New York will set aside $35 million to strengthen access to abortion services in the state ahead of a potential U.S. Supreme Court ruling that could overturn the Roe v. Wade decision of 1973, Gov. Kathy Hochul on Tuesday announced. 

The money, taken from funds within the state Department of Health and the Division of Criminal Justice Services, is being drawn on in anticipation of an expected influx of women seeking abortion services in New York if abortion policy returns to state governments. Multiple Republican-led states are expected to place stricter laws on abortion if Roe is overturned. 

But states led by Democrats, including New York, are moving in the opposite direction and finding ways of guaranteeing access to abortion services. 

“We will defend that right to have an abortion with the full power of New York state government," Hochul said.

Hochul announced $25 million would be used for abortion providers to expand their infrastructure and capacity. An additional $10 million would be used to boost security around the facilities, Hochul said.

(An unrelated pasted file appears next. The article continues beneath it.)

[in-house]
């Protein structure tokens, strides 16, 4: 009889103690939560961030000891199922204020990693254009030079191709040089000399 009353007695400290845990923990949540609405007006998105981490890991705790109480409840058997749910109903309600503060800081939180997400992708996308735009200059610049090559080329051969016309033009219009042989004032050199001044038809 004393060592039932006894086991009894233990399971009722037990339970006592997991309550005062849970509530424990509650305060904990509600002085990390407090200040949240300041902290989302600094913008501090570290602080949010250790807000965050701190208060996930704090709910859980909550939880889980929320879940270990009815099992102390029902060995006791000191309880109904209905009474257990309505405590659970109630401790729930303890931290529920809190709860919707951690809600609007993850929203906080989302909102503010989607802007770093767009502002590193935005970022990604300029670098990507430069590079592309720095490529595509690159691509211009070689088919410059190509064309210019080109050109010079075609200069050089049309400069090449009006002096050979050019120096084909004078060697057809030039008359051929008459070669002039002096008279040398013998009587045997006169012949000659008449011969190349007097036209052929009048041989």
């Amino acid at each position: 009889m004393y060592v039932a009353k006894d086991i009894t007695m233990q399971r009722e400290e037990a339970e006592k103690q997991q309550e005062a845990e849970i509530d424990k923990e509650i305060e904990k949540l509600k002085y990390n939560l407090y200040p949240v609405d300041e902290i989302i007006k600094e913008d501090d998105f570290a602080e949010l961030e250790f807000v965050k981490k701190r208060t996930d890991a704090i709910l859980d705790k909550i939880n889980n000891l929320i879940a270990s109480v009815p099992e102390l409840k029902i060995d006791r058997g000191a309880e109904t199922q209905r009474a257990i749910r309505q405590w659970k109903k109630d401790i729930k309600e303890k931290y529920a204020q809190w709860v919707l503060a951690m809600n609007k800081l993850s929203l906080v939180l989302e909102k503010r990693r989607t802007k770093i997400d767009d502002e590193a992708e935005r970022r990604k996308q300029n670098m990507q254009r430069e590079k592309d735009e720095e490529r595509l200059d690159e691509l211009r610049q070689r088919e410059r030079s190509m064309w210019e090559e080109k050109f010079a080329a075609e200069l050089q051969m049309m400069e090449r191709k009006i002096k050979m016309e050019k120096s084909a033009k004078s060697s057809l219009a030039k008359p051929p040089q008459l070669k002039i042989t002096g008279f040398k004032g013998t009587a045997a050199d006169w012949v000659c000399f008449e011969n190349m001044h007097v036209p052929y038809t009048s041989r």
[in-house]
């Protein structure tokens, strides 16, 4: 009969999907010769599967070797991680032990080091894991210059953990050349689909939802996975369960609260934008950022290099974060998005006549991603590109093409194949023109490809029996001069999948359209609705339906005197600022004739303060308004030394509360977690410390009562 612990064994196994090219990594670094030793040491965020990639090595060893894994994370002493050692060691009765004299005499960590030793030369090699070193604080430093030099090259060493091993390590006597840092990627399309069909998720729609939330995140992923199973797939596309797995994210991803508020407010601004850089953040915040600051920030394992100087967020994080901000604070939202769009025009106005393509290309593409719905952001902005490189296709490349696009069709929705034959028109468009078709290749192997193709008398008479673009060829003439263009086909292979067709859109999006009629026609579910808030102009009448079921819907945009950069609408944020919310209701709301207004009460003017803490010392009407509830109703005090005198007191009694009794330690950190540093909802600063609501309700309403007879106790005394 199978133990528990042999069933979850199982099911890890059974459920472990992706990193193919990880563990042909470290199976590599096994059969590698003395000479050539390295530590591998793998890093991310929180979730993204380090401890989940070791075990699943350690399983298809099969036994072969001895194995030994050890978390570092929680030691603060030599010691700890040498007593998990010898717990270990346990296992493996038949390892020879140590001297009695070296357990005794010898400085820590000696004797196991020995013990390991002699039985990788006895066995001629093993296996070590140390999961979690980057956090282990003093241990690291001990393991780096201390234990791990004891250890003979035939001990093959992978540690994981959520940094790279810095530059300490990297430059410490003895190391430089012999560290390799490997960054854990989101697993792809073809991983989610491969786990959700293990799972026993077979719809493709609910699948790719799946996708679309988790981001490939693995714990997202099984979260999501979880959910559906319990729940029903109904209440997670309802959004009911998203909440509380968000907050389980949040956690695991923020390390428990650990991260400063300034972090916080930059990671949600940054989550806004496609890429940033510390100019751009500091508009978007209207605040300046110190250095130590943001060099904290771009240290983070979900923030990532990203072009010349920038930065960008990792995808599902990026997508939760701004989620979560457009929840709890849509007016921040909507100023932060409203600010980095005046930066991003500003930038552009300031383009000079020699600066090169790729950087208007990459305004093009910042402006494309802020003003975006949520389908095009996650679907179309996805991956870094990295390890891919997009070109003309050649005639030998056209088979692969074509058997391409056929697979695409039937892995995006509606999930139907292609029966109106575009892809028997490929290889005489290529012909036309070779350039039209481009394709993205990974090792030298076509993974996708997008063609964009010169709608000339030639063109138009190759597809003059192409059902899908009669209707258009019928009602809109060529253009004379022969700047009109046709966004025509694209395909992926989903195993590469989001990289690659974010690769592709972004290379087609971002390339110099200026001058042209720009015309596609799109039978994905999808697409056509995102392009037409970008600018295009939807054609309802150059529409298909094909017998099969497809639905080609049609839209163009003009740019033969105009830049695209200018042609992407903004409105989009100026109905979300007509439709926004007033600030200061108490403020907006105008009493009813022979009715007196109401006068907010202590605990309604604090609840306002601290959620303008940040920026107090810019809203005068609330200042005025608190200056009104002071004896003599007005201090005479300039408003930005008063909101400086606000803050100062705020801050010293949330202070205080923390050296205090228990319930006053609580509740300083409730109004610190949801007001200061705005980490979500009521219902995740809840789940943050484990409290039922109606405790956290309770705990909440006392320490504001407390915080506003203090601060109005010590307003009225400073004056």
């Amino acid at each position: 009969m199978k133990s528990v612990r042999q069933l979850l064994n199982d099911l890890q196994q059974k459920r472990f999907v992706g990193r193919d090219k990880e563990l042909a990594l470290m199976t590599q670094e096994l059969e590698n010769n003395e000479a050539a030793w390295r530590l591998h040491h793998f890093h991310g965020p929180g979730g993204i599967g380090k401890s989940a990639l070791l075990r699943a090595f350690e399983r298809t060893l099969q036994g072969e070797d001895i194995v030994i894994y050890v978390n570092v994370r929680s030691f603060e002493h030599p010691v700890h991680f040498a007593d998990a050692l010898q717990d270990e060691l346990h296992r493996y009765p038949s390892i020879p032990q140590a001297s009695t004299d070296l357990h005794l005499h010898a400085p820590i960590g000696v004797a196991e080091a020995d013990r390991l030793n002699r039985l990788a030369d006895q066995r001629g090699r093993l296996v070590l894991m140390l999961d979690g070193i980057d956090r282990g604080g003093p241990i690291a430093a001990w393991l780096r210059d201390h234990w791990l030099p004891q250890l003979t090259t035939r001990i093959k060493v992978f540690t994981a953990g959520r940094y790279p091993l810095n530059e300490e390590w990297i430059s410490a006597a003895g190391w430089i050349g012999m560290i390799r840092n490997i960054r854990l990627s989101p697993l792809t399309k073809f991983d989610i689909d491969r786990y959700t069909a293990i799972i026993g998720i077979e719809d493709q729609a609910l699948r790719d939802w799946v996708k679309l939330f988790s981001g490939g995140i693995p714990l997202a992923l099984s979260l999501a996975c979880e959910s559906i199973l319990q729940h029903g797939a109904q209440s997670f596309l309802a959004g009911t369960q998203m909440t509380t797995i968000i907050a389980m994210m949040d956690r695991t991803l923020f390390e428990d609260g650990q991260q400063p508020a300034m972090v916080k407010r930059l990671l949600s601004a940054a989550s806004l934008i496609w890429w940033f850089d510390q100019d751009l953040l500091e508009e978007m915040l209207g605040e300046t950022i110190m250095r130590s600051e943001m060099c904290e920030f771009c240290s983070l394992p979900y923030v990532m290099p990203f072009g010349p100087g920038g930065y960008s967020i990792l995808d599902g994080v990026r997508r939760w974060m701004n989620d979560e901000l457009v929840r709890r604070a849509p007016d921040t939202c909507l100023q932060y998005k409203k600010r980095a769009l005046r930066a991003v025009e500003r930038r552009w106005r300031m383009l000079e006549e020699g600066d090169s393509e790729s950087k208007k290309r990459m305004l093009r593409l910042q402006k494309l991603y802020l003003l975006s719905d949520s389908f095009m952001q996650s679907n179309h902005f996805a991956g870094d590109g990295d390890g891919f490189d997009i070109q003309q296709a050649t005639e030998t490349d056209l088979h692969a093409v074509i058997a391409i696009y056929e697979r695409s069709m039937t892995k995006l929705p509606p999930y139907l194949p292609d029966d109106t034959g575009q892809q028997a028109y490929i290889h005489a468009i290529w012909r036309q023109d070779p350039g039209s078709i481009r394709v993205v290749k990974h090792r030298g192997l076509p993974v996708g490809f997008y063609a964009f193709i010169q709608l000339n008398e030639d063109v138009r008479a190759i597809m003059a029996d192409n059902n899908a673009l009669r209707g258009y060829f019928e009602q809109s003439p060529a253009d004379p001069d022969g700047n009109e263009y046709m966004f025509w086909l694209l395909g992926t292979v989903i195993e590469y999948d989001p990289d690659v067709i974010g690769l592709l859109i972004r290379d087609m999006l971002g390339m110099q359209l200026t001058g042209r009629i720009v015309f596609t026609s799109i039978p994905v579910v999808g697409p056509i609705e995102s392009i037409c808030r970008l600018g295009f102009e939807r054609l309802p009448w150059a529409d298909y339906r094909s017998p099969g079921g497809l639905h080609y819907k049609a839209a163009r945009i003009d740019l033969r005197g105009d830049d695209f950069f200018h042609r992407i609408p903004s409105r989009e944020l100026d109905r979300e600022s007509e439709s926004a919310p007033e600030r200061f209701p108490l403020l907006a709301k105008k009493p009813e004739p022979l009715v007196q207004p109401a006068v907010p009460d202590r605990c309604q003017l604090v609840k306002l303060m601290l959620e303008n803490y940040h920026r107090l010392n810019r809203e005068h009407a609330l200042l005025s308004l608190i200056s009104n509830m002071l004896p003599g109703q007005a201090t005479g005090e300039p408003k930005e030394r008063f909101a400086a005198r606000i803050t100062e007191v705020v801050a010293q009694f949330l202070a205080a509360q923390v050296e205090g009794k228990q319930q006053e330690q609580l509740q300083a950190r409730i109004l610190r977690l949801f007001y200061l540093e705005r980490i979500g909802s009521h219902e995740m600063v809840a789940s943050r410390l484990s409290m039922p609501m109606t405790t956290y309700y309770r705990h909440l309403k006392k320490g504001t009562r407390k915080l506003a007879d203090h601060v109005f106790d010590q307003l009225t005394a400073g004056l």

The New York Catholic Confernece in a statement criticized the approach. 

“Gov. Hochul’s announcement that she is going to immediately redirect $35 million in taxpayer dollars to enable abortion clinics to expand their capacity to perform even more abortions is a grave misuse of state resources and an insult to millions of pro-life New Yorkers," said Dennis Poust, the group's executive director. "Inviting women from out of state to come here to abort their unborn children is a breathtaking reminder of how far our culture has fallen."

The governor announced the funding as New York state lawmakers are expected as early as next week to approve a series of measures meant to strengthen the state's already strong abortion laws on the books. Lawmakers are also considering the first passage of a constitutional amendment that would enshrine the right to abortion in New York. 

The amendment is also likely to include a broader series of guaranteed rights based on gender and  sexuality. Hochul, in a virtual news conference with abortion-rights advocates and Democratic lawmakers, said she would support a broadly worded amendment. 

A constitutional amendment must be approved twice by lawmakers in separately elected sessions of the Legislature before going to voters in a referendum.